Blue skies and blue flowers in Upper Teesdale

There was barely a cloud in the sky for my second walk in Upper Teesdale this year, following the same route as my excursion in early March.   I spent most of the walk in shirtsleeves and, as I arrived at the top of Cauldron Snout, had clear views towards Cross Fell, the highest point in the Pennines.  Widdybank Fell, the area around me, was a mosaic of heather moorland and closely-cropped grassland and, dotted around the grass were small flowers with a vivid deep-sapphire blue.  These are the spring gentians, Gentiana verna, which appear for a few weeks in the spring time in Upper Teesdale.   They belong to a group of plants called the “Teesdale rarities”, mostly species associated with arctic-alpine conditions which have survived in the unique environment of Upper Teesdale since glacial times.  To find so many spring gentians in mid-May is a sign of just how cold it has been this year.  I remembered, as I stood on Widdybank Fell, that I was in the same area almost exactly a year ago and there were virtually no gentians at all to be seen.


The Spring Gentian, Gentiana verna, photographed on Widdybank Fell, May 2013.

But the spring gentians are a distraction today.  My eyes were pulled towards the small stream. Red Sike, flowing off Widdybank Fell and into the Reservoir.  The water was just a couple of centimetres deep, flowing across mostly limestone bedrock with just a few mobile pebbles  The stream surface was freckled with tiny dark brown dots, which represent one more, albeit virtually unknown, addition to the intriguing flora of Upper Teesdale.


Left hand picture: Red Sike, with Cow Green Reservoir in the distance, photographed in May 2013.   Right hand picture: a pebble from Red Sike with dark-brown, hemispherical colonies of Rivularia.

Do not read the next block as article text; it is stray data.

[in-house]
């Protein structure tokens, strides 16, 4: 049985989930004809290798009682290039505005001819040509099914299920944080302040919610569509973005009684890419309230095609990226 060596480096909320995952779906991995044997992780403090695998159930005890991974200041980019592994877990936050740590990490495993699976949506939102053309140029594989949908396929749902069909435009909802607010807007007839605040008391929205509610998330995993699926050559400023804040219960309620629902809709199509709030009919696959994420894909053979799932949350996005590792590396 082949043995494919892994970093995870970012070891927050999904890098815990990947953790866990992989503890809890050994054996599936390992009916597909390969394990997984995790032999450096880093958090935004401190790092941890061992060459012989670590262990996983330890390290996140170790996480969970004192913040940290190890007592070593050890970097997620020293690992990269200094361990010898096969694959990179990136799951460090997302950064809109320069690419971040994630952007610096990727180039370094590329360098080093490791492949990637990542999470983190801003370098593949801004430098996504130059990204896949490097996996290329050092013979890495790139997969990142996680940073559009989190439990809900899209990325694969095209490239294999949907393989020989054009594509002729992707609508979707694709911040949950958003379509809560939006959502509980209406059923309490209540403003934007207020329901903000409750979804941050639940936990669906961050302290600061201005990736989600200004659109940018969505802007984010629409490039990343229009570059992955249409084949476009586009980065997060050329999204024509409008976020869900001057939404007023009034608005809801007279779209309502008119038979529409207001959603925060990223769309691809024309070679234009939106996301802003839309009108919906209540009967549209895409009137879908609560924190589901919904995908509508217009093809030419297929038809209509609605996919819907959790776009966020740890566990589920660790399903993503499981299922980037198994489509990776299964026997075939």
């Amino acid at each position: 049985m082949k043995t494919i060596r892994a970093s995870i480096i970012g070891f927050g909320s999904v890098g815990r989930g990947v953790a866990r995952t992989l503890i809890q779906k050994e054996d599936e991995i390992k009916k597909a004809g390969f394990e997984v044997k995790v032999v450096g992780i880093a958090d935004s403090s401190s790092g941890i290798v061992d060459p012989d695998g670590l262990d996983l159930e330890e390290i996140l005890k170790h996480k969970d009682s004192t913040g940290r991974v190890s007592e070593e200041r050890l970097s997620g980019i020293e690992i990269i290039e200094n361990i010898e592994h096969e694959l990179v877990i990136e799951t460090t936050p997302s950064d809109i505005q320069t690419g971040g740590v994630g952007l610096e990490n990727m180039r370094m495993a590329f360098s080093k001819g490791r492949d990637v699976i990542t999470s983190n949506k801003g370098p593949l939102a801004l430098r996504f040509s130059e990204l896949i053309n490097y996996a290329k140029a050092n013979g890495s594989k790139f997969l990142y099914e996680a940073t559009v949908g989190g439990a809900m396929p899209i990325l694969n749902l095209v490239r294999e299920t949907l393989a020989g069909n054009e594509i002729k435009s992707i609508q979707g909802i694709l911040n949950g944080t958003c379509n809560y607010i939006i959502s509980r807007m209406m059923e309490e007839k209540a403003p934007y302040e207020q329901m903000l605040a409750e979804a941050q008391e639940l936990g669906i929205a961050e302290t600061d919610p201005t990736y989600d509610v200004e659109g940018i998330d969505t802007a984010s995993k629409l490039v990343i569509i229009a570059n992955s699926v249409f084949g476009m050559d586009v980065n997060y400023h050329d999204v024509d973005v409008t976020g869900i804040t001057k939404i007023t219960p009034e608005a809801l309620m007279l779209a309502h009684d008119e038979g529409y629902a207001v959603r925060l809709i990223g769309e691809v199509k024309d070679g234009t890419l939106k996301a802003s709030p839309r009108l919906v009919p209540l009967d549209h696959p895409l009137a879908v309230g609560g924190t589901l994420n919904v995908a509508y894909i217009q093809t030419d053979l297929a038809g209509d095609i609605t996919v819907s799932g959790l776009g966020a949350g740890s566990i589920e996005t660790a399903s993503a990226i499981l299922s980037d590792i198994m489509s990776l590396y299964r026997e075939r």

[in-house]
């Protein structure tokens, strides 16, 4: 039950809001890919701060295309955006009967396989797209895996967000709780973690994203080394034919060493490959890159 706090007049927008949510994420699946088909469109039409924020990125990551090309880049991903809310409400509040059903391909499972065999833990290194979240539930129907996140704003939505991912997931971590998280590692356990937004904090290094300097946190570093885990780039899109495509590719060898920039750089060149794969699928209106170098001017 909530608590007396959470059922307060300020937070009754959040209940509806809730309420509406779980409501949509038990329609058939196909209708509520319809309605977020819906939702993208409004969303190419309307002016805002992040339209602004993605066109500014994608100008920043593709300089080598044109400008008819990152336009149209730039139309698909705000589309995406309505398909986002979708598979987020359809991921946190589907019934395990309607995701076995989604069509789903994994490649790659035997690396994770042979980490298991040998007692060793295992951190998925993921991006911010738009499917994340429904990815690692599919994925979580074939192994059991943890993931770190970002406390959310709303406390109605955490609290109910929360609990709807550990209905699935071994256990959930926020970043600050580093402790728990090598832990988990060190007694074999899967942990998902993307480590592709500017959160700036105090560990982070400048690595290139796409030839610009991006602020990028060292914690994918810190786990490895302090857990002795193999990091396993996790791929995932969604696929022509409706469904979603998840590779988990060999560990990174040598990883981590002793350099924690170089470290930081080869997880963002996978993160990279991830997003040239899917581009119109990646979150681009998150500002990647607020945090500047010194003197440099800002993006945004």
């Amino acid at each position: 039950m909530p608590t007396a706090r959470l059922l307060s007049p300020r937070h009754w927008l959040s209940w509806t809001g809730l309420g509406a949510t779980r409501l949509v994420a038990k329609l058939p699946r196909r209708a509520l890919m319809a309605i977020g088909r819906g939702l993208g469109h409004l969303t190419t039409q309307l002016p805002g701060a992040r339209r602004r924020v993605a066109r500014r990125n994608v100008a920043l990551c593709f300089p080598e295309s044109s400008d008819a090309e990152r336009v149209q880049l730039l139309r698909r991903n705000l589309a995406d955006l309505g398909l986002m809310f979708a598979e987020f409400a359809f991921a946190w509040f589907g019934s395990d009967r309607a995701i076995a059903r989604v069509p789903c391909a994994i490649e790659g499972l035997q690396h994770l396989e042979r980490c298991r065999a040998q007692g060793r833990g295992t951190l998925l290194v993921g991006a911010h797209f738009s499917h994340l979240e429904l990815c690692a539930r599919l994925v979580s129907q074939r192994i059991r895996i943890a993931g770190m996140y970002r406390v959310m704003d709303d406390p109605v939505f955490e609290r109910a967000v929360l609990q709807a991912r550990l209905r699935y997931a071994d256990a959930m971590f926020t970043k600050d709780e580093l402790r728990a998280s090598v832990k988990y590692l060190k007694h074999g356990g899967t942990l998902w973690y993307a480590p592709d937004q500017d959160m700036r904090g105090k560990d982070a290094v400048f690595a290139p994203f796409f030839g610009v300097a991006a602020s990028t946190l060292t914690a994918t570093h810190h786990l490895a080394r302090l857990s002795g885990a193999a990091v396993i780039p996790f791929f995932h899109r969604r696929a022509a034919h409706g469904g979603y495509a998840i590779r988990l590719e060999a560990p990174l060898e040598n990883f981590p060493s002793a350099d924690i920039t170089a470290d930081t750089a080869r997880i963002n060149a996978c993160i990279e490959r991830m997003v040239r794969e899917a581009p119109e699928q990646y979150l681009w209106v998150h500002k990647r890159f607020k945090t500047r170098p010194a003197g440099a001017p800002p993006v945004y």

The usual approach to examining objects under the microscope is to have a very thin layer of the material, so that light can pass through it, and because the depth of field at high magnifications is very shallow.  However, the little dots from Red Sike were resistant to this, refusing to be squashed under my cover slip.  I had to tease out a few fragments with forceps and a needle in order to examine them.  The reason was clear even at a relatively low magnification: I could see filaments of an alga all radiating out from a central point – that was what gave the colony its hemispherical shape – but, amidst the filaments were crystals of calcite.   A superficial examination showed these filaments to be similar to those of the blue-green algae which we have already met, except this time the filaments gradually tapered to a narrow point.   At the base of each filament was a cell with a different, more rounded, shape.  This was the “heterocyst”, specialist cells responsible for nitrogen fixation.  We saw these in the Tolypothrix filaments from the River Ehen (see post of 1 March 2013).


Filaments of the blue-green alga Rivularia biasolettiana from Red Sike in Upper Teesdale.  The base of each filament is about 10 micrometres (1/100th of a millimetre) across.

Nitrogen fixation is an expensive process for any organism, as it requires a lot of energy.  However, those organisms that can capture atmospheric nitrogen have a competitive advantage, especially in situations where nitrogen is naturally scarce.  A few kilometres downstream, there will be just enough nitrogen leaching into the river from farming and other human activities for organisms such as Rivularia to lose this competitive advantage.  Consequently, the presence of Rivularia in Upper Teesdale is a good indicator that this is a stream in its natural state, filled with organisms adapted to eking out an existence in a perpetually “hungry” state.  Ironically, it is when man starts to “feed” rivers with nutrients and organic matter that the problems start.